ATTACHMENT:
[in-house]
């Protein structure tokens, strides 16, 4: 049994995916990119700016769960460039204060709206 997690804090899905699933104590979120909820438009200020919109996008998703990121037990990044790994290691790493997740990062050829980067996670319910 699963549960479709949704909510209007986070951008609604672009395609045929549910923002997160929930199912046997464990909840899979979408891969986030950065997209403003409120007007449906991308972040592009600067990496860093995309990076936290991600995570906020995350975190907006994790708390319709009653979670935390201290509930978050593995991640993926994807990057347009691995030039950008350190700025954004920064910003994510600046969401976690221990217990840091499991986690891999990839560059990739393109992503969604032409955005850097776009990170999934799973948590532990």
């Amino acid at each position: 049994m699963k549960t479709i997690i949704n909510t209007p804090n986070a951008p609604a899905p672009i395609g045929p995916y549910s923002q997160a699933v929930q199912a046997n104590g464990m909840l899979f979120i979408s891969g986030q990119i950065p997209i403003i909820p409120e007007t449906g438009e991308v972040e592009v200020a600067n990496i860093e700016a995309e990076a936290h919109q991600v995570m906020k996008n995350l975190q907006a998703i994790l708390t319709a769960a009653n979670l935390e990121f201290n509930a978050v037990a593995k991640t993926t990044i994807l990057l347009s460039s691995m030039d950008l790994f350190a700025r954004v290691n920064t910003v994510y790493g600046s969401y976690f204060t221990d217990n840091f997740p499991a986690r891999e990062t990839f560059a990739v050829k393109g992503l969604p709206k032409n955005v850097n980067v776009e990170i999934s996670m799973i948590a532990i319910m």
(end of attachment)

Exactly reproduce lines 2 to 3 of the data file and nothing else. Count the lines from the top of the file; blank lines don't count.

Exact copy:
């Protein structure tokens, strides 16, 4: 049994995916990119700016769960460039204060709206 997690804090899905699933104590979120909820438009200020919109996008998703990121037990990044790994290691790493997740990062050829980067996670319910 699963549960479709949704909510209007986070951008609604672009395609045929549910923002997160929930199912046997464990909840899979979408891969986030950065997209403003409120007007449906991308972040592009600067990496860093995309990076936290991600995570906020995350975190907006994790708390319709009653979670935390201290509930978050593995991640993926994807990057347009691995030039950008350190700025954004920064910003994510600046969401976690221990217990840091499991986690891999990839560059990739393109992503969604032409955005850097776009990170999934799973948590532990």
């Amino acid at each position: 049994m699963k549960t479709i997690i949704n909510t209007p804090n986070a951008p609604a899905p672009i395609g045929p995916y549910s923002q997160a699933v929930q199912a046997n104590g464990m909840l899979f979120i979408s891969g986030q990119i950065p997209i403003i909820p409120e007007t449906g438009e991308v972040e592009v200020a600067n990496i860093e700016a995309e990076a936290h919109q991600v995570m906020k996008n995350l975190q907006a998703i994790l708390t319709a769960a009653n979670l935390e990121f201290n509930a978050v037990a593995k991640t993926t990044i994807l990057l347009s460039s691995m030039d950008l790994f350190a700025r954004v290691n920064t910003v994510y790493g600046s969401y976690f204060t221990d217990n840091f997740p499991a986690r891999e990062t990839f560059a990739v050829k393109g992503l969604p709206k032409n955005v850097n980067v776009e990170i999934s996670m799973i948590a532990i319910m």